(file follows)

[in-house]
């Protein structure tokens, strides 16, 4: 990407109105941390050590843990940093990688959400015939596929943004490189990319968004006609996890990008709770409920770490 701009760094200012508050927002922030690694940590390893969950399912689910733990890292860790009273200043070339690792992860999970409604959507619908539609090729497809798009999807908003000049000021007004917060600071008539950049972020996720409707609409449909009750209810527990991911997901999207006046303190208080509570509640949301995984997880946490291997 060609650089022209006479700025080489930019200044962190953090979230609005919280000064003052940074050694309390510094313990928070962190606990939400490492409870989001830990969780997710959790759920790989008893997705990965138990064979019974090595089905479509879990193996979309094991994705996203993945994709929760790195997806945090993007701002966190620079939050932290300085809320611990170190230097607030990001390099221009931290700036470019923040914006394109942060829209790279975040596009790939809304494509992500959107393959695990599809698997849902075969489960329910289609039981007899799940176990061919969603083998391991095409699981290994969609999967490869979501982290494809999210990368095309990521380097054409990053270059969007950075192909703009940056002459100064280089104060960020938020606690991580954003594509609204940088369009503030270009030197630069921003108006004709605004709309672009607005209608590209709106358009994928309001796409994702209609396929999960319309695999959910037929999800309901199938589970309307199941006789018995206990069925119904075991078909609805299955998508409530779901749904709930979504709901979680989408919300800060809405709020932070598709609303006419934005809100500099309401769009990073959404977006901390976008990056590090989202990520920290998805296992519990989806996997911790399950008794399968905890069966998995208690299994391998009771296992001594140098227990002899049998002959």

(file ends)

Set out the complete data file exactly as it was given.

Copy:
[in-house]
């Protein structure tokens, strides 16, 4: 990407109105941390050590843990940093990688959400015939596929943004490189990319968004006609996890990008709770409920770490 701009760094200012508050927002922030690694940590390893969950399912689910733990890292860790009273200043070339690792992860999970409604959507619908539609090729497809798009999807908003000049000021007004917060600071008539950049972020996720409707609409449909009750209810527990991911997901999207006046303190208080509570509640949301995984997880946490291997 060609650089022209006479700025080489930019200044962190953090979230609005919280000064003052940074050694309390510094313990928070962190606990939400490492409870989001830990969780997710959790759920790989008893997705990965138990064979019974090595089905479509879990193996979309094991994705996203993945994709929760790195997806945090993007701002966190620079939050932290300085809320611990170190230097607030990001390099221009931290700036470019923040914006394109942060829209790279975040596009790939809304494509992500959107393959695990599809698997849902075969489960329910289609039981007899799940176990061919969603083998391991095409699981290994969609999967490869979501982290494809999210990368095309990521380097054409990053270059969007950075192909703009940056002459100064280089104060960020938020606690991580954003594509609204940088369009503030270009030197630069921003108006004709605004709309672009607005209608590209709106358009994928309001796409994702209609396929999960319309695999959910037929999800309901199938589970309307199941006789018995206990069925119904075991078909609805299955998508409530779901749904709930979504709901979680989408919300800060809405709020932070598709609303006419934005809100500099309401769009990073959404977006901390976008990056590090989202990520920290998805296992519990989806996997911790399950008794399968905890069966998995208690299994391998009771296992001594140098227990002899049998002959």